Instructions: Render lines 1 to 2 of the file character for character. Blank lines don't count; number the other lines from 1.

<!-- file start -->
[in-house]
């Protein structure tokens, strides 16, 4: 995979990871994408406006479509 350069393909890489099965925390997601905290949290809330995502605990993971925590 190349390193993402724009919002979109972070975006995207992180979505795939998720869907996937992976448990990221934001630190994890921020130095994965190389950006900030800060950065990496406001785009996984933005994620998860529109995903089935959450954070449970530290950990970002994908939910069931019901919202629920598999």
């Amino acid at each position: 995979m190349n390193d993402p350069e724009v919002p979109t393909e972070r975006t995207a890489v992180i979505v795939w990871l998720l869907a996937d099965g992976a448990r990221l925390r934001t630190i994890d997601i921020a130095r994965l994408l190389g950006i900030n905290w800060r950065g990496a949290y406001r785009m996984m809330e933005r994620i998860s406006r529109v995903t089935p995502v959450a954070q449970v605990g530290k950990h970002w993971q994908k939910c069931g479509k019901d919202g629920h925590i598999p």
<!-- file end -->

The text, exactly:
[in-house]
């Protein structure tokens, strides 16, 4: 995979990871994408406006479509 350069393909890489099965925390997601905290949290809330995502605990993971925590 190349390193993402724009919002979109972070975006995207992180979505795939998720869907996937992976448990990221934001630190994890921020130095994965190389950006900030800060950065990496406001785009996984933005994620998860529109995903089935959450954070449970530290950990970002994908939910069931019901919202629920598999």